The Tomatometer rating – based on the published opinions of hundreds of film and television critics – is a trusted measurement of movie and TV programming quality for millions of moviegoers. It represents the percentage of professional critic reviews that are positive for a given film or television show.
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The Tomatometer is 60% or higher.
The Tomatometer is 59% or lower.
Movies and TV shows are Certified Fresh with a steady Tomatometer of 75% or higher after a set amount of reviews (80 for wide-release movies, 40 for limited-release movies, 20 for TV shows), including 5 reviews from Top Critics.
Percentage of users who rate a movie or TV show positively.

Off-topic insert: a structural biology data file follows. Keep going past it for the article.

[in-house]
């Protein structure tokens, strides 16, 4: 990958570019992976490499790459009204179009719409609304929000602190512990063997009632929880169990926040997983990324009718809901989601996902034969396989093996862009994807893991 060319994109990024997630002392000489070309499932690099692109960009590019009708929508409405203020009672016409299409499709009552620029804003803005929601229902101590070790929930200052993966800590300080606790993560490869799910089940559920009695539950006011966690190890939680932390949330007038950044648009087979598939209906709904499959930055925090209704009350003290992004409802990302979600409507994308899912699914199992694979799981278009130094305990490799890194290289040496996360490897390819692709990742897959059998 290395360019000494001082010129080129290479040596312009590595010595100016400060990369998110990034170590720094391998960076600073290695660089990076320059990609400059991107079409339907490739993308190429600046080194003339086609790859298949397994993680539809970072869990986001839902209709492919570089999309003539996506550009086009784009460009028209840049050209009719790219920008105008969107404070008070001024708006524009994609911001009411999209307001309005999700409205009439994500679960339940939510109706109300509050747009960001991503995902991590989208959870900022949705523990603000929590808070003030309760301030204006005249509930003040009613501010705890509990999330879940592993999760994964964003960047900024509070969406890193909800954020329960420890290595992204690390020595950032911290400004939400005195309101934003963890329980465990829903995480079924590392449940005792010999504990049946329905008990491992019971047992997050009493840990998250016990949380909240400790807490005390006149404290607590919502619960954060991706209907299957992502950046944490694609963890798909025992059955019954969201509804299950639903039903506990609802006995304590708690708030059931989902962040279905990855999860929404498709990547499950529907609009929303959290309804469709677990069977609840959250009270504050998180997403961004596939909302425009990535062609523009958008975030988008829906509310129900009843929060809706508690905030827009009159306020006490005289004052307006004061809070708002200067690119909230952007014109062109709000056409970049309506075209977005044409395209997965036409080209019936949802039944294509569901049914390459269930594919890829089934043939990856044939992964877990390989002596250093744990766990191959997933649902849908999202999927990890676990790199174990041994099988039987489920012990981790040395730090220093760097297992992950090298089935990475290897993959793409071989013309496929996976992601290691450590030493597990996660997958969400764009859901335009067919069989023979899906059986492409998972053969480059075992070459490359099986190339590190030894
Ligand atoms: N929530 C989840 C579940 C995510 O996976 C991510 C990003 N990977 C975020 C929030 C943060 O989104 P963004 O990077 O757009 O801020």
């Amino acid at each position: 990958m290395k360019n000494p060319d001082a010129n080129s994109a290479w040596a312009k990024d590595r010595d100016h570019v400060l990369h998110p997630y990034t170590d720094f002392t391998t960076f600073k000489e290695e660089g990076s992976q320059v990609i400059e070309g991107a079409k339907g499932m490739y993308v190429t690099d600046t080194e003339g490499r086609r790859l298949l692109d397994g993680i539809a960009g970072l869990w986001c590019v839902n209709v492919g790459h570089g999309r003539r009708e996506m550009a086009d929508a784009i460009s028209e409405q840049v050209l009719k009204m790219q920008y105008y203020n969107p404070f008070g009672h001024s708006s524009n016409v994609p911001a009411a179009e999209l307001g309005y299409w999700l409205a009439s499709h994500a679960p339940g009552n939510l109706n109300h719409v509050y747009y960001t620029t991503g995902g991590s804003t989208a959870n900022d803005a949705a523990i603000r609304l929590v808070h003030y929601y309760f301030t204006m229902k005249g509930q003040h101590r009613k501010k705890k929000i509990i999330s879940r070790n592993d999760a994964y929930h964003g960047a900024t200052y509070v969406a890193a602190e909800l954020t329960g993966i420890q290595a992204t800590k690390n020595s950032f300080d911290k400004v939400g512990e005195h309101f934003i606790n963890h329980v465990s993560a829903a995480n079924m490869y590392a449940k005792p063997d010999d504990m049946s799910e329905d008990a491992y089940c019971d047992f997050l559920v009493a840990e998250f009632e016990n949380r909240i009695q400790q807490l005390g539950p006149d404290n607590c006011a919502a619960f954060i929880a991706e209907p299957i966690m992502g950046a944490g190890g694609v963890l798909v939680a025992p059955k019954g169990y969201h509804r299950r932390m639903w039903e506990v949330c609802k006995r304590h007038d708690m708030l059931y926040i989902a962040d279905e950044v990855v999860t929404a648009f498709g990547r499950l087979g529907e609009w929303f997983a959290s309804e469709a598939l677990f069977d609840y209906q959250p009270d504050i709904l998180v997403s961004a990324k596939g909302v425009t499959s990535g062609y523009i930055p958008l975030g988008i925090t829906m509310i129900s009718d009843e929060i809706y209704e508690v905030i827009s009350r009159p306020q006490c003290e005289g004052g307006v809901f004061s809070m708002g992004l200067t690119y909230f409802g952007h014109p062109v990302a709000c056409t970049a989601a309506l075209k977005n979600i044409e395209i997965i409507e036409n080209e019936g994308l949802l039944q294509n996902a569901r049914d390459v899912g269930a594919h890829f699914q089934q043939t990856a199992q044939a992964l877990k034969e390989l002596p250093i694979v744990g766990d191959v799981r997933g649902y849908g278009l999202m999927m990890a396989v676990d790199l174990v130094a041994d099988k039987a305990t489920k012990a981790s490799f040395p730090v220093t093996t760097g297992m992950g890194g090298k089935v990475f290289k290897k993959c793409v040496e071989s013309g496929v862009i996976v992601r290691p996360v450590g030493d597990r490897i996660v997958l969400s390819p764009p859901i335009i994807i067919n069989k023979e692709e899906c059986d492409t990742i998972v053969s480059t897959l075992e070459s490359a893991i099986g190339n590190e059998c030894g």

The plot twists, reversals, false accounts, unreliable narrators and conflicting testimonies that make up the story of Basic are just not worth revisiting, unless one wants to tie one's brain into a knot for no discernible reward.
The latest example of a thriller in which the beginning and the end make at least a tiny bit of sense, but the connecting stuff in between is just an inscrutable muddle of dumb twists, red herrings and ho-hum shockeroos.
If we can't trust the narrators of the flashbacks, whom can we trust? Certainly not a director and screenwriter (James Vanderbilt) whose narrative approach is to repeatedly lay down a rug and pull it from under us.
The picture feels far more dedicated to the proposition that a mystery can never have enough twists than it does to plausibility or dramatic integrity. But the teasing tale is told with such dispatch it will carry willing audiences along.
John Travolta and Connie Nielsen play the film's truth seekers, and each is interesting enough to carry an audience through an overly mechanical screenplay with little on its mind other than deceiving viewers.